The Very Rich Are Eyeing PPLI To Avoid A Looming Biden Tax Increase (Ben Steverman, Financial Advisor) - Private Placement Life Insurance (PPLI) has long been a tax-shelter vehicle for ultra-high-net-worth clients, leveraging the tax-deferral build-up of cash value in a permanent life insurance policy but in a structure that accommodates more specific investment choices (for that particular HNW client) and without the sometimes-expensive commission structure that can overlay 'traditional' permanent life insurance. However, a change to life insurance reserve requirements under the Consolidated Appropriations Act in late 2020 now allows insurance companies to use lower interest rate assumptions (based on a new variable rate tied to current market rates) in determining whether a life insurance policy will become a taxable Modified Endowment Contract (MEC), which has the end result of allowing substantially higher cash value contributions into permanent life insurance without triggering MEC status. At the same time, the rise of a potentially significant increase in the taxation of both ordinary income and especially capital gains under President Biden's proposals is leading to growing interest in a wide range of 'tax shelters' for ultra-HNW clients. And the combination of the two is leading to a rapid increase in the number of HNW individuals now exploring PPLI as a tax shelter, with the new, more appealing tax-deferred cash value accumulation potential, coupled with a looming Biden tax increase. Of course, the reality is that surrendering a high-growth life insurance policy is itself still taxable, which means the value of high-growth PPLI, once implemented, can generally only be extracted partially via policy loans, or by holding the policy until death (though that option itself may still be appealing for those otherwise concerned that the Biden administration will eliminate the step-up in basis rules). And because of the complex rules involved in establishing PPLI, it's generally recommended only for those who can contribute at least $2M (and more commonly, $5M+) to the policy. Though some carriers like Lombard International are trying to give advisors themselves the option to 'keep control' (i.e., still manage) assets within the Private Placement Life Insurance policies, making it an appealing option for firms with ultra-HNW clients to explore.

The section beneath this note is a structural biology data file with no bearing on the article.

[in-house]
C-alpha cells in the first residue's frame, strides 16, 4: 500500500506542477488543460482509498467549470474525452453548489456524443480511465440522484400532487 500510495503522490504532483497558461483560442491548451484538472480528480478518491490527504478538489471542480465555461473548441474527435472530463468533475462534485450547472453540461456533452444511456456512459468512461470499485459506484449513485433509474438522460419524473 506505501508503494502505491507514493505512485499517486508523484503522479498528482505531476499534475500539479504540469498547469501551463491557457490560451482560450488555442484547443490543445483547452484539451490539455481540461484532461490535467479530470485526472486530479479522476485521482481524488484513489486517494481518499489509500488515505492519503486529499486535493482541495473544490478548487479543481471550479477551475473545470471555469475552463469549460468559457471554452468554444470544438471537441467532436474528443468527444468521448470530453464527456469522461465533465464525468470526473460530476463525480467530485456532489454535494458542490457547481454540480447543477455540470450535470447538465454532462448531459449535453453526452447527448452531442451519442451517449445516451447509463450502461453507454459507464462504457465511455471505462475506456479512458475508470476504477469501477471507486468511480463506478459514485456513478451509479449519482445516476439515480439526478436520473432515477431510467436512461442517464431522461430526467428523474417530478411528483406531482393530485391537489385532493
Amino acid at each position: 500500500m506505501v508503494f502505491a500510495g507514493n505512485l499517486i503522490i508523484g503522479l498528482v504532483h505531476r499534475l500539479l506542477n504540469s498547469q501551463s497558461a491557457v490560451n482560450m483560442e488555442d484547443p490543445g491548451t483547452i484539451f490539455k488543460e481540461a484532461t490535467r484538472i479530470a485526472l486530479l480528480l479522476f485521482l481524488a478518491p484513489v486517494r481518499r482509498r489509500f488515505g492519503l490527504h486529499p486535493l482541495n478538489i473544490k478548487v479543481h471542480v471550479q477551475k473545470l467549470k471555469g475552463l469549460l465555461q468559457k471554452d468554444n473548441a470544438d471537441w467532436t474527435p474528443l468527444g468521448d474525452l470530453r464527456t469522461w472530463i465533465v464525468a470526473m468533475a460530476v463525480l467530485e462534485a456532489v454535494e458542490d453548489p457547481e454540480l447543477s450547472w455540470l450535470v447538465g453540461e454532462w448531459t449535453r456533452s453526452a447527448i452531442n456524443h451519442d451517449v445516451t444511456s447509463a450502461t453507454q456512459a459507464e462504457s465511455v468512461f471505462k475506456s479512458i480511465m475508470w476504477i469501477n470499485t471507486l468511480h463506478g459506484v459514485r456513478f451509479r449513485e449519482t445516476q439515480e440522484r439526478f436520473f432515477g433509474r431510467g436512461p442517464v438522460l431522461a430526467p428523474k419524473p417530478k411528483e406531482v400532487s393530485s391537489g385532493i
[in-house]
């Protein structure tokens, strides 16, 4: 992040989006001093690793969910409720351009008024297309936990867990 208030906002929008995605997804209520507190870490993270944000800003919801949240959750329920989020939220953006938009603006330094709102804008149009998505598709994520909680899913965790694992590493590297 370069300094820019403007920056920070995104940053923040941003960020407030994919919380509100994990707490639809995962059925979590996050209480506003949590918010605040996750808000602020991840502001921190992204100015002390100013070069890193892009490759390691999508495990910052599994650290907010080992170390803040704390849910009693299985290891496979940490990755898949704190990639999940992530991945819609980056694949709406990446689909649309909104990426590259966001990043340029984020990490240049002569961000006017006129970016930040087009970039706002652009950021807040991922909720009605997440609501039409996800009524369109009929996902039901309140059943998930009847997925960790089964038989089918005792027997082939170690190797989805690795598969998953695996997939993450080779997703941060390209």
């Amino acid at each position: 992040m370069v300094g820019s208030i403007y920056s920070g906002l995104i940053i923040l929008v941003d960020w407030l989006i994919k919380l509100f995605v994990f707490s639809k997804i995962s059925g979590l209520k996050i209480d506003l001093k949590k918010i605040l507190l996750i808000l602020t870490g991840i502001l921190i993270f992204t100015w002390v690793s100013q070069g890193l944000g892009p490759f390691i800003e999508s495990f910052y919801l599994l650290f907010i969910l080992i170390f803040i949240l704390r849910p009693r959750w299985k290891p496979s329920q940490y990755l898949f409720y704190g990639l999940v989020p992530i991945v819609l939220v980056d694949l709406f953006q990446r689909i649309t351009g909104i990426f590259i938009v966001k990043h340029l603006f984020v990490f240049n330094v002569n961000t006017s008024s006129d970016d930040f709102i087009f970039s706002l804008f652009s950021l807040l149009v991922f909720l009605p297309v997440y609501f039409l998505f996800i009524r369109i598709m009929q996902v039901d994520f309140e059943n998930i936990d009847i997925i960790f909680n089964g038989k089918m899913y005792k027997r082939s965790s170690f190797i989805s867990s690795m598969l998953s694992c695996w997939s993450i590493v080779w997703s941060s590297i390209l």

Five Tax Planning Strategies For The Ultra-Wealthy (Allan Roth, Advisor Perspectives) - The Biden administration has proposed a number of potentially significant tax increases for affluent clients, including an increase in the top ordinary income tax bracket from 37% to 39.6% (in a world where IRAs may 'only' be able to stretch for 10 years), taxing long-term capital gains above a $1M threshold at those 39.6% ordinary income rates, eliminating the step-up in basis on gains in excess of $1M at death, reducing the estate tax exemption amount from $11.7M back to "just" $3.5M, and restricting some of the tax benefits associated with grantor trusts. However, because the Biden proposals have not been implemented - at least not "yet"? - a window remains for engaging in more proactive tax planning opportunities in advance of the potential legislation (albeit with the risk that it's at least possible, though unlikely, that some tax changes could be implemented retroactively). Potential strategies in the current environment include: establishing an intentionally defective grantor trust (IDGT) to shift higher growth assets out of the estate in exchange for a slower-growth installment note that remains (and as a grantor trust, it's 'permissible' to pay the income taxes from within the estate on the growth outside the estate, further amplifying the estate tax savings over time); leveraging family limited partnerships to obtain discounts on intra-family gift transfers; establishing a Grantor Retained Annuity Trust (GRAT), where assets placed into the trust are expected to be repaid from the trust plus a modest interest rate (but any growth in excess of that interest rate is shifted out of the estate to heirs); converting IRA dollars into Roth dollars at current tax rates (to avoid the potential for higher rates in the future); and engaging in capital gains harvesting where current gains are intentionally triggered (or even an entire business is sold!) at current Federal capital gains rates (which top out at 20% plus 3.8% Medicare surtaxes) to avoid the risk of 39.6% + 3.8% = 43.4% in the future.